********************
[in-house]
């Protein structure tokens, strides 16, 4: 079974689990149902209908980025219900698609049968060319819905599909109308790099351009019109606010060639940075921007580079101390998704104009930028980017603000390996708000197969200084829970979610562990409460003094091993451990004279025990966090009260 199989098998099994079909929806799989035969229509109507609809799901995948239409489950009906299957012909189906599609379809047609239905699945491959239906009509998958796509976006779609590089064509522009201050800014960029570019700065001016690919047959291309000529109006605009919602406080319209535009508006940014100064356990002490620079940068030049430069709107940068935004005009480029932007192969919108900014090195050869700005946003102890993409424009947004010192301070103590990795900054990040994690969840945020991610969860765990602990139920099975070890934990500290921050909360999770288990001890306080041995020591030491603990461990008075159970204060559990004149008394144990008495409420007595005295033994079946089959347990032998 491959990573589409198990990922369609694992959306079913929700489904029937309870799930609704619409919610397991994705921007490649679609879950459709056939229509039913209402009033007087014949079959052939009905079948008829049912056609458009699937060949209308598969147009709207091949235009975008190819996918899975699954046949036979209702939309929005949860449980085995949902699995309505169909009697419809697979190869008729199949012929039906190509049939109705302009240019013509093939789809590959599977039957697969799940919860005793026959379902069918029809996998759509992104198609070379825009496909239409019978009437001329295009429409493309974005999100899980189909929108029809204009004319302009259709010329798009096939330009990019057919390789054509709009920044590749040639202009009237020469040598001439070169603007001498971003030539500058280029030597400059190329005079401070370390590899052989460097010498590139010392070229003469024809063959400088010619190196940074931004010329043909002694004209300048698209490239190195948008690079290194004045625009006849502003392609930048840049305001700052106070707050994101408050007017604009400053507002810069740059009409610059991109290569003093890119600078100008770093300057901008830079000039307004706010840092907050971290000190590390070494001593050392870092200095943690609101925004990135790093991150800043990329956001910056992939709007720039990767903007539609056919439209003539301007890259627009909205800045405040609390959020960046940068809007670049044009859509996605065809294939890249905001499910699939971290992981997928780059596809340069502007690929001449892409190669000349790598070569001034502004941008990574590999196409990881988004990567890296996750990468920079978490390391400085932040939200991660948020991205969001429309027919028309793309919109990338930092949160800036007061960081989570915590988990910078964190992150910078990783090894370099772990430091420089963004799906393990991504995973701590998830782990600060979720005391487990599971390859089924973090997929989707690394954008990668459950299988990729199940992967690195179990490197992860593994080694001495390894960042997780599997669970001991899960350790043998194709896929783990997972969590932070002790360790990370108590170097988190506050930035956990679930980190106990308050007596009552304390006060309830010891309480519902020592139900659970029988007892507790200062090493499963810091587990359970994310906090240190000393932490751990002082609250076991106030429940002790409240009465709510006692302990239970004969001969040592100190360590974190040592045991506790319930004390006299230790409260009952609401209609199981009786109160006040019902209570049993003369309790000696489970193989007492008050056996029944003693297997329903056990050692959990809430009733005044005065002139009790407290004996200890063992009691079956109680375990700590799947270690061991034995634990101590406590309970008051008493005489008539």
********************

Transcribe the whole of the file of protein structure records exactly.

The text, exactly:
[in-house]
């Protein structure tokens, strides 16, 4: 079974689990149902209908980025219900698609049968060319819905599909109308790099351009019109606010060639940075921007580079101390998704104009930028980017603000390996708000197969200084829970979610562990409460003094091993451990004279025990966090009260 199989098998099994079909929806799989035969229509109507609809799901995948239409489950009906299957012909189906599609379809047609239905699945491959239906009509998958796509976006779609590089064509522009201050800014960029570019700065001016690919047959291309000529109006605009919602406080319209535009508006940014100064356990002490620079940068030049430069709107940068935004005009480029932007192969919108900014090195050869700005946003102890993409424009947004010192301070103590990795900054990040994690969840945020991610969860765990602990139920099975070890934990500290921050909360999770288990001890306080041995020591030491603990461990008075159970204060559990004149008394144990008495409420007595005295033994079946089959347990032998 491959990573589409198990990922369609694992959306079913929700489904029937309870799930609704619409919610397991994705921007490649679609879950459709056939229509039913209402009033007087014949079959052939009905079948008829049912056609458009699937060949209308598969147009709207091949235009975008190819996918899975699954046949036979209702939309929005949860449980085995949902699995309505169909009697419809697979190869008729199949012929039906190509049939109705302009240019013509093939789809590959599977039957697969799940919860005793026959379902069918029809996998759509992104198609070379825009496909239409019978009437001329295009429409493309974005999100899980189909929108029809204009004319302009259709010329798009096939330009990019057919390789054509709009920044590749040639202009009237020469040598001439070169603007001498971003030539500058280029030597400059190329005079401070370390590899052989460097010498590139010392070229003469024809063959400088010619190196940074931004010329043909002694004209300048698209490239190195948008690079290194004045625009006849502003392609930048840049305001700052106070707050994101408050007017604009400053507002810069740059009409610059991109290569003093890119600078100008770093300057901008830079000039307004706010840092907050971290000190590390070494001593050392870092200095943690609101925004990135790093991150800043990329956001910056992939709007720039990767903007539609056919439209003539301007890259627009909205800045405040609390959020960046940068809007670049044009859509996605065809294939890249905001499910699939971290992981997928780059596809340069502007690929001449892409190669000349790598070569001034502004941008990574590999196409990881988004990567890296996750990468920079978490390391400085932040939200991660948020991205969001429309027919028309793309919109990338930092949160800036007061960081989570915590988990910078964190992150910078990783090894370099772990430091420089963004799906393990991504995973701590998830782990600060979720005391487990599971390859089924973090997929989707690394954008990668459950299988990729199940992967690195179990490197992860593994080694001495390894960042997780599997669970001991899960350790043998194709896929783990997972969590932070002790360790990370108590170097988190506050930035956990679930980190106990308050007596009552304390006060309830010891309480519902020592139900659970029988007892507790200062090493499963810091587990359970994310906090240190000393932490751990002082609250076991106030429940002790409240009465709510006692302990239970004969001969040592100190360590974190040592045991506790319930004390006299230790409260009952609401209609199981009786109160006040019902209570049993003369309790000696489970193989007492008050056996029944003693297997329903056990050692959990809430009733005044005065002139009790407290004996200890063992009691079956109680375990700590799947270690061991034995634990101590406590309970008051008493005489008539």